As Lennon mulled over finally quitting The Beatles, he impulsively took an offer to perform at the Toronto Rock and Roll Revival festival -- with no band. He grabbed Ono, Fabs compatriots Eric Clapton and Klaus Voormann, and Alan White, the drummer for a bar band that Lennon recently enjoyed called Griffin. There was no rehearsal, save for on the plane. Lennon dubbed them the Plastic Ono Band.
The group showed up during Little Richard’s set and ran through a sloppy set of oldies and Beatles covers -- later released as Live Peace in Toronto 1969. It ended with a spectral cry of devotion from Ono: “John John (Let’s Hope For Peace)”. A similar vibe popped up on The Wedding Album, in a faux-medieval love song by Ono called “Who Has Seen the Wind?”.
Soon after, Lennon ended his first solo album, John Lennon/Plastic Ono Band with "God,” an evisceration of idols Lennon deemed false. He was burying the lede. “I just believe in me / Yoko and me,” he sings near the end. “And that’s reality.” It would be so for the rest of his life.
Lennon and Ono Join Forces and Come Into Their Own
Listen to: Yoko Ono, “Mrs. Lennon” (1971), John Lennon, “Oh My Love,” “Oh Yoko!” (1971)
Come 1971, Lennon released Imagine, his commercial solo breakthrough -- and one heavily influenced by Ono. She was awarded a songwriting credit for the title track in 2017. Elsewhere on the album is the vulnerable devotional to Ono, “Oh My Love,” and the exultant “Oh Yoko!”, in which he calls his bride’s name to a bouncy shuffle beat by White.
That year, Ono also released “Mrs. Lennon,” in which she clapped back at the patronizing public who still viewed her as a rock star’s “Japanese broad” -- Lennon’s words. If “Mrs. Lennon” is a distressing view into the way she was treated by chauvinistic journalists, Ono’s thrown shade won out.
The Lost Weekend
Listen to: Yoko Ono, “Song for John,” “I Want My Love to Rest Tonight” (1973), John Lennon, “Aisumasen (I’m Sorry)” (1973)
The couple hit the rocks in 1973, just as they moved into the Dakota Apartments. “We were ruining each other’s careers and I was hated and John was hated because of me,” Ono later told The Telegraph. It left Lennon restless and behaving poorly.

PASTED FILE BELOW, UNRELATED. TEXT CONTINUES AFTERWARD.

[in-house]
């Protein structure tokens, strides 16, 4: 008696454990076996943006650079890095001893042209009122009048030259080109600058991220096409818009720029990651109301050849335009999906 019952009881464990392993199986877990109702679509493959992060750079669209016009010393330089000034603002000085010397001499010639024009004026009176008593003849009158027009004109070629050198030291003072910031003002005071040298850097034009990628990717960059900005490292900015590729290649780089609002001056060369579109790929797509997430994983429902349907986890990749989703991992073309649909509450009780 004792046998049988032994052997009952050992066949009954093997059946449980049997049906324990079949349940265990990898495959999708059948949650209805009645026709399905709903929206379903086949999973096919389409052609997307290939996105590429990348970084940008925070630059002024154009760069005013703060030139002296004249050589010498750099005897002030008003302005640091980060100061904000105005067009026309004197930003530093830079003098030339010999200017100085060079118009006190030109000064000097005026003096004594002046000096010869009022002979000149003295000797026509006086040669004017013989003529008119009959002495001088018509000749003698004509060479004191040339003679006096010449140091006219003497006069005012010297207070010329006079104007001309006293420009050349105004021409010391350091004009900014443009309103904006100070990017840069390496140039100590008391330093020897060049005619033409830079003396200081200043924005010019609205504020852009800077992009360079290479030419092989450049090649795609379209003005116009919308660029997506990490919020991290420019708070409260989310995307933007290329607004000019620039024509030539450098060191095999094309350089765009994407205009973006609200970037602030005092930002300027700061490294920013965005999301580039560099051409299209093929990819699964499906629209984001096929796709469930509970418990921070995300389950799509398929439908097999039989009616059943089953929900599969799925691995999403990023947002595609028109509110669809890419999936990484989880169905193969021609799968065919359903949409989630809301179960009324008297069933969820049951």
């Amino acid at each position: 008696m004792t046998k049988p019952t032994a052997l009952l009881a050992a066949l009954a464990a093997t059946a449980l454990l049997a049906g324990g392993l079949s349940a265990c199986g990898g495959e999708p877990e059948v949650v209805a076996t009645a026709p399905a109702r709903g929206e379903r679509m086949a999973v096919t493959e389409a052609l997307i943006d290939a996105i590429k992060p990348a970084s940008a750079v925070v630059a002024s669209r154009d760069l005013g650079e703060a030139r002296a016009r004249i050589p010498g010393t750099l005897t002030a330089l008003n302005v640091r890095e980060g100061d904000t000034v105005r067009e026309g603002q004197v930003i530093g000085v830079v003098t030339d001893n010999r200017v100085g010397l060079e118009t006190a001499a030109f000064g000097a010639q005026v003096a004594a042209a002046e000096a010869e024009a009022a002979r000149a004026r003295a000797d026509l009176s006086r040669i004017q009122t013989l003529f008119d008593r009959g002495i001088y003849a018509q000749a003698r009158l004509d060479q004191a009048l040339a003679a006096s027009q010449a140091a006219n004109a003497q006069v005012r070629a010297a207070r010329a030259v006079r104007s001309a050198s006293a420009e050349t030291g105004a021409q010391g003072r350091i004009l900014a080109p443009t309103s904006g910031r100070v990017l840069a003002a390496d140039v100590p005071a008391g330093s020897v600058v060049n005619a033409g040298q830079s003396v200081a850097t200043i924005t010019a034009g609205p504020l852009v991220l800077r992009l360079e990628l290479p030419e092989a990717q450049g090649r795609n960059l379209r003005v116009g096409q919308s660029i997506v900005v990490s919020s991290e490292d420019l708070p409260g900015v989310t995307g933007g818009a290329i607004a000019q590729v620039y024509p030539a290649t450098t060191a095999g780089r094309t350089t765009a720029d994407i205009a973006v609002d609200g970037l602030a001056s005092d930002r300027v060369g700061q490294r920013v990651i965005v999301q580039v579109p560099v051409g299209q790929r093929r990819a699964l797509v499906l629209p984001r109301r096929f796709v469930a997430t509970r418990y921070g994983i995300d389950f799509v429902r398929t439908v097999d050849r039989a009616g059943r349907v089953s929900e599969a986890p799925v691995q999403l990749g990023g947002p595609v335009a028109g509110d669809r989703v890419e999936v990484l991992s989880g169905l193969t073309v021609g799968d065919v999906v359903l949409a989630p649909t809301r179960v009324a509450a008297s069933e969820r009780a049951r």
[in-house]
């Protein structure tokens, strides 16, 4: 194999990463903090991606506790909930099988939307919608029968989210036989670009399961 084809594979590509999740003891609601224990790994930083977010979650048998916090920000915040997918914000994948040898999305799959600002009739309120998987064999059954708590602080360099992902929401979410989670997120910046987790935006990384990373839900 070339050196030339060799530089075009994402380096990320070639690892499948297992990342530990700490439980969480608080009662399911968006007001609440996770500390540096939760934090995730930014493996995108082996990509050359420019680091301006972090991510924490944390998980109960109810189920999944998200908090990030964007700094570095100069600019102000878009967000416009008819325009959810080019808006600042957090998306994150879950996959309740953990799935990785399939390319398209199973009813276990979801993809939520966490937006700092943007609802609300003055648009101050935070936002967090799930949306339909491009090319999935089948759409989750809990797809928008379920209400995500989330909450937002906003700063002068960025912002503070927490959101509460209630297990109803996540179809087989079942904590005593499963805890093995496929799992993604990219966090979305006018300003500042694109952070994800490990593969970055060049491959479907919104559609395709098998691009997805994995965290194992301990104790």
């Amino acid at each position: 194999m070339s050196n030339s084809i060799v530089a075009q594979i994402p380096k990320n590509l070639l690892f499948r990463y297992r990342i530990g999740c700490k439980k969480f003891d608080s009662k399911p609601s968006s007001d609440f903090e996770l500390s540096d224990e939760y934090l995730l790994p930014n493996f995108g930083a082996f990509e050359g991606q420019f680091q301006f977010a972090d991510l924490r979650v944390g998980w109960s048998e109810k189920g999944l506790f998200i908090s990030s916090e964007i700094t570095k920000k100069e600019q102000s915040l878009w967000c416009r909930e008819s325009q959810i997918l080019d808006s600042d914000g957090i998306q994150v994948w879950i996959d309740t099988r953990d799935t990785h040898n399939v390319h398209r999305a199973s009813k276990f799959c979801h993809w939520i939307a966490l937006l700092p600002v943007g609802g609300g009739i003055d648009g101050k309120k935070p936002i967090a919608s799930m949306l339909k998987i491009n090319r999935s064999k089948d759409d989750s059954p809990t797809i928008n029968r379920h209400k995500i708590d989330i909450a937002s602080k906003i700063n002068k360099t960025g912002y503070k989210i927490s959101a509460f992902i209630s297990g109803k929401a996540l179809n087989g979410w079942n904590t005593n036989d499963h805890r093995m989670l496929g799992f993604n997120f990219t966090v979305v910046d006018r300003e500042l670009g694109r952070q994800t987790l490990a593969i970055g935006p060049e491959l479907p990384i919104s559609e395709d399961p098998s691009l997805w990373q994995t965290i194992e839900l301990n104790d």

His jealous behavior flared up. He cheated while intoxicated with a girl at a party in which Ono was present, yet became so possessive that he wouldn’t let Ono visit the bathroom alone.
Ono needed a break -- and came up with a strategy to get it. She allowed Lennon to abscond with their personal assistant, May Pang. Ono’s songs “I Want My Love to Rest Tonight” and “Song for John” soundtrack late-night what-ifs while she held court at the Dakota.
Lennon felt similarly. In “Aisumasen (I’m Sorry)”, a repentant ballad from his 1973 album Mind Games, he begged for forgiveness in Ono’s native Japanese.
Listen to: Yoko Ono, “Hard Times are Over,” “Every Man Has a Woman Who Loves Him” (1980) John Lennon, “(Just Like) Starting Over”, “I’m Losing You,” “Dear Yoko,” “Woman” (1980)
Ono’s strategy worked. In 1975, she and Lennon reunited -- and in a happy shift from a series of lost pregnancies, they welcomed their son Sean Taro Ono Lennon. Where Lennon was often absent or dismissive to his first son, Julian, Sean was the light of his life. For five years, he all but disappeared from music to raise him.
Those years in the Dakota are marked by domestic bliss: bread-baking, cat-rearing, looking after Sean. Eventually, in 1980, the couple released Double Fantasy, full of odes to newfound contentment: “Dear Yoko,” “Hard Times are Over,” “Beautiful Boy (Darling Boy)”. They seemed to have sloughed off the chaos.
One night in 1980, following the couple recording the song “Walking on Thin Ice,” Lennon opted to say goodnight to Sean rather than go out to dinner at the Stage Deli restaurant. As Lennon and Ono exited their limousine, a mentally ill fan shot and killed him in front of the Dakota.
Listen to: Yoko Ono — “I Don’t Know Why,” “No, No, No” (1981), “Imagine” (2018)
If Double Fantasy reminded the world that Lennon was a husband and doting dad like any other, Ono’s solo album Season of Glass was a heartbreaking grief statement. “I Don’t Know Why” and “No No No” aren’t tributes to a legend, but a husband and father.
In a touching epilogue to Philip Norman’s John Lennon: The Life, an adult Sean offered tangible memories of his father. “I remember his face, his neck, his hair, his calves and that bump on the right side of your ankle,” he said. “I remember the feel of the stubble on his chin very clearly.”
He and Ono have carried Lennon’s essence ever since. In 2017, Ono was surprisingly awarded co-authorship of “Imagine,” a song she facilitated with her book Grapefruit. On her subsequent album Warzone, she finally covered it herself -- in a faltering, moving warble.